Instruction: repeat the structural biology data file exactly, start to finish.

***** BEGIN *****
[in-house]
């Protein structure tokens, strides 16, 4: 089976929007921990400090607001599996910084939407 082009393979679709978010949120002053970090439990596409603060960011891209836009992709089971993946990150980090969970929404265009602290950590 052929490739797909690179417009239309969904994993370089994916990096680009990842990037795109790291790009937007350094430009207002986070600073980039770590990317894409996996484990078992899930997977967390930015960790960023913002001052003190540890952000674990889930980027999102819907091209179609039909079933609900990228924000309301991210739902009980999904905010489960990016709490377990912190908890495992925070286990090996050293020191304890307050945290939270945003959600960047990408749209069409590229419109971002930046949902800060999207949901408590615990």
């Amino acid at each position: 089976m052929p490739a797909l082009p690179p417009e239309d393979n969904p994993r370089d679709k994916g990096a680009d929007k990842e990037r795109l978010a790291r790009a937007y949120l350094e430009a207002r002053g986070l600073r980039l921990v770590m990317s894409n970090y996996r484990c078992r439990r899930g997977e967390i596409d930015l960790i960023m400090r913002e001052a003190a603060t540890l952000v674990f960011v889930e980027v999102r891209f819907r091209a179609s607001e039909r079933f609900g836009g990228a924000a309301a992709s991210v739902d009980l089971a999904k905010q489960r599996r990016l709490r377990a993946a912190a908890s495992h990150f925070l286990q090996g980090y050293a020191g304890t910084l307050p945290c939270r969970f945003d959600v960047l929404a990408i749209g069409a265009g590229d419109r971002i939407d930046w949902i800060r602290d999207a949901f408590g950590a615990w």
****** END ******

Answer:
[in-house]
């Protein structure tokens, strides 16, 4: 089976929007921990400090607001599996910084939407 082009393979679709978010949120002053970090439990596409603060960011891209836009992709089971993946990150980090969970929404265009602290950590 052929490739797909690179417009239309969904994993370089994916990096680009990842990037795109790291790009937007350094430009207002986070600073980039770590990317894409996996484990078992899930997977967390930015960790960023913002001052003190540890952000674990889930980027999102819907091209179609039909079933609900990228924000309301991210739902009980999904905010489960990016709490377990912190908890495992925070286990090996050293020191304890307050945290939270945003959600960047990408749209069409590229419109971002930046949902800060999207949901408590615990």
């Amino acid at each position: 089976m052929p490739a797909l082009p690179p417009e239309d393979n969904p994993r370089d679709k994916g990096a680009d929007k990842e990037r795109l978010a790291r790009a937007y949120l350094e430009a207002r002053g986070l600073r980039l921990v770590m990317s894409n970090y996996r484990c078992r439990r899930g997977e967390i596409d930015l960790i960023m400090r913002e001052a003190a603060t540890l952000v674990f960011v889930e980027v999102r891209f819907r091209a179609s607001e039909r079933f609900g836009g990228a924000a309301a992709s991210v739902d009980l089971a999904k905010q489960r599996r990016l709490r377990a993946a912190a908890s495992h990150f925070l286990q090996g980090y050293a020191g304890t910084l307050p945290c939270r969970f945003d959600v960047l929404a990408i749209g069409a265009g590229d419109r971002i939407d930046w949902i800060r602290d999207a949901f408590g950590a615990w």